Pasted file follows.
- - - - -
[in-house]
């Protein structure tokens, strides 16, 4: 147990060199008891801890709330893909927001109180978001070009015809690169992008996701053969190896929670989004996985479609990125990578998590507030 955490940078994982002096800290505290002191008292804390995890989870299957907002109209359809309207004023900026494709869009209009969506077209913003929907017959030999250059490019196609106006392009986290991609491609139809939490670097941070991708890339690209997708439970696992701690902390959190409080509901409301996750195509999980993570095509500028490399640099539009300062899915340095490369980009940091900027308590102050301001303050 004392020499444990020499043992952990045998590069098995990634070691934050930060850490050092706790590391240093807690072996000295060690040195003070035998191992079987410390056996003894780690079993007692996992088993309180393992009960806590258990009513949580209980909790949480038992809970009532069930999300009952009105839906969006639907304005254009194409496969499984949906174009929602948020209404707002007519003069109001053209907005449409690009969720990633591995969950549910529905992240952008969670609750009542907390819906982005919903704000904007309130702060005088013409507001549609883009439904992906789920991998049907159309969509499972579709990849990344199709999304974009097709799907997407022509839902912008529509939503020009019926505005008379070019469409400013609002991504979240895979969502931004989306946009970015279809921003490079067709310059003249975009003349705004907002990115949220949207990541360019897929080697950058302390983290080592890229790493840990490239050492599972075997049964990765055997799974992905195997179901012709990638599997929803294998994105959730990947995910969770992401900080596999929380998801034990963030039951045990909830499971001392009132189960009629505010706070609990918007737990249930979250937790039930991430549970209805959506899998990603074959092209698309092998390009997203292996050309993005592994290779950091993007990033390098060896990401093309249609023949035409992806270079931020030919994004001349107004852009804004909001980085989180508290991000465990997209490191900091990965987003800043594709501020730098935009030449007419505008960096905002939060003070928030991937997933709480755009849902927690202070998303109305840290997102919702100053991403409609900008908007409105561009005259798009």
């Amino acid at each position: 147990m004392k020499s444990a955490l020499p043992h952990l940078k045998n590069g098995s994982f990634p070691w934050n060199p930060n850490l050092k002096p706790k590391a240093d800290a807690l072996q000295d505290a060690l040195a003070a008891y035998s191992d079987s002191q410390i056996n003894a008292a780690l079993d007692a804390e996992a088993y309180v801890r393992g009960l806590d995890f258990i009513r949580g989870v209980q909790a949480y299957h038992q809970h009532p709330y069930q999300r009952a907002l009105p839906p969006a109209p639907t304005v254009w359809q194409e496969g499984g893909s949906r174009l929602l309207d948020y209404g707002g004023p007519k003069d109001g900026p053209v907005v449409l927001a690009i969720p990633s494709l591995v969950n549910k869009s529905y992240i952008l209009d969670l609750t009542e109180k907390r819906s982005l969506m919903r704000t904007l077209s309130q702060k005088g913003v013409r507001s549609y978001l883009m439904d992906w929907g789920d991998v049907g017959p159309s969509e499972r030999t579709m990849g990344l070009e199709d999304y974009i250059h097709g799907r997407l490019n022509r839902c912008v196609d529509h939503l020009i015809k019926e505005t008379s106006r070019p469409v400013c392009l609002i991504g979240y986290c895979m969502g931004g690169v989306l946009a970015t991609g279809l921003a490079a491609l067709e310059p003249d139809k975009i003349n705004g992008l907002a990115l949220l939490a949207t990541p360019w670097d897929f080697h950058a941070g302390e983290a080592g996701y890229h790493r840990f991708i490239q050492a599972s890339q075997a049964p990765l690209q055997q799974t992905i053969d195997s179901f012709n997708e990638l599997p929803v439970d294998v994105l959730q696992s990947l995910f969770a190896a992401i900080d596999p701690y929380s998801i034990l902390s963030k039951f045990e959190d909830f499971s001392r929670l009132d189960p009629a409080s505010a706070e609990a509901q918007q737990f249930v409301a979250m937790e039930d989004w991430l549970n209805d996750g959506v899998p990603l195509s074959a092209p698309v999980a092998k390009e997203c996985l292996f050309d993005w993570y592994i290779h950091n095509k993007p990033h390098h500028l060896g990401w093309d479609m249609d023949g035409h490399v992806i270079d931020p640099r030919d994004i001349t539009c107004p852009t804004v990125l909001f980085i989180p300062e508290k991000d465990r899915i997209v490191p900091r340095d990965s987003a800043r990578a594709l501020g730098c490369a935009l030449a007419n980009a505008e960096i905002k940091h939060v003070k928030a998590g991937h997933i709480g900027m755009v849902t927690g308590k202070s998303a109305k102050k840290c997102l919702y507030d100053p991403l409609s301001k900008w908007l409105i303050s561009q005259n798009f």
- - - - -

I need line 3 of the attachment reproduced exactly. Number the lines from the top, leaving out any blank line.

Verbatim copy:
């Amino acid at each position: 147990m004392k020499s444990a955490l020499p043992h952990l940078k045998n590069g098995s994982f990634p070691w934050n060199p930060n850490l050092k002096p706790k590391a240093d800290a807690l072996q000295d505290a060690l040195a003070a008891y035998s191992d079987s002191q410390i056996n003894a008292a780690l079993d007692a804390e996992a088993y309180v801890r393992g009960l806590d995890f258990i009513r949580g989870v209980q909790a949480y299957h038992q809970h009532p709330y069930q999300r009952a907002l009105p839906p969006a109209p639907t304005v254009w359809q194409e496969g499984g893909s949906r174009l929602l309207d948020y209404g707002g004023p007519k003069d109001g900026p053209v907005v449409l927001a690009i969720p990633s494709l591995v969950n549910k869009s529905y992240i952008l209009d969670l609750t009542e109180k907390r819906s982005l969506m919903r704000t904007l077209s309130q702060k005088g913003v013409r507001s549609y978001l883009m439904d992906w929907g789920d991998v049907g017959p159309s969509e499972r030999t579709m990849g990344l070009e199709d999304y974009i250059h097709g799907r997407l490019n022509r839902c912008v196609d529509h939503l020009i015809k019926e505005t008379s106006r070019p469409v400013c392009l609002i991504g979240y986290c895979m969502g931004g690169v989306l946009a970015t991609g279809l921003a490079a491609l067709e310059p003249d139809k975009i003349n705004g992008l907002a990115l949220l939490a949207t990541p360019w670097d897929f080697h950058a941070g302390e983290a080592g996701y890229h790493r840990f991708i490239q050492a599972s890339q075997a049964p990765l690209q055997q799974t992905i053969d195997s179901f012709n997708e990638l599997p929803v439970d294998v994105l959730q696992s990947l995910f969770a190896a992401i900080d596999p701690y929380s998801i034990l902390s963030k039951f045990e959190d909830f499971s001392r929670l009132d189960p009629a409080s505010a706070e609990a509901q918007q737990f249930v409301a979250m937790e039930d989004w991430l549970n209805d996750g959506v899998p990603l195509s074959a092209p698309v999980a092998k390009e997203c996985l292996f050309d993005w993570y592994i290779h950091n095509k993007p990033h390098h500028l060896g990401w093309d479609m249609d023949g035409h490399v992806i270079d931020p640099r030919d994004i001349t539009c107004p852009t804004v990125l909001f980085i989180p300062e508290k991000d465990r899915i997209v490191p900091r340095d990965s987003a800043r990578a594709l501020g730098c490369a935009l030449a007419n980009a505008e960096i905002k940091h939060v003070k928030a998590g991937h997933i709480g900027m755009v849902t927690g308590k202070s998303a109305k102050k840290c997102l919702y507030d100053p991403l409609s301001k900008w908007l409105i303050s561009q005259n798009f």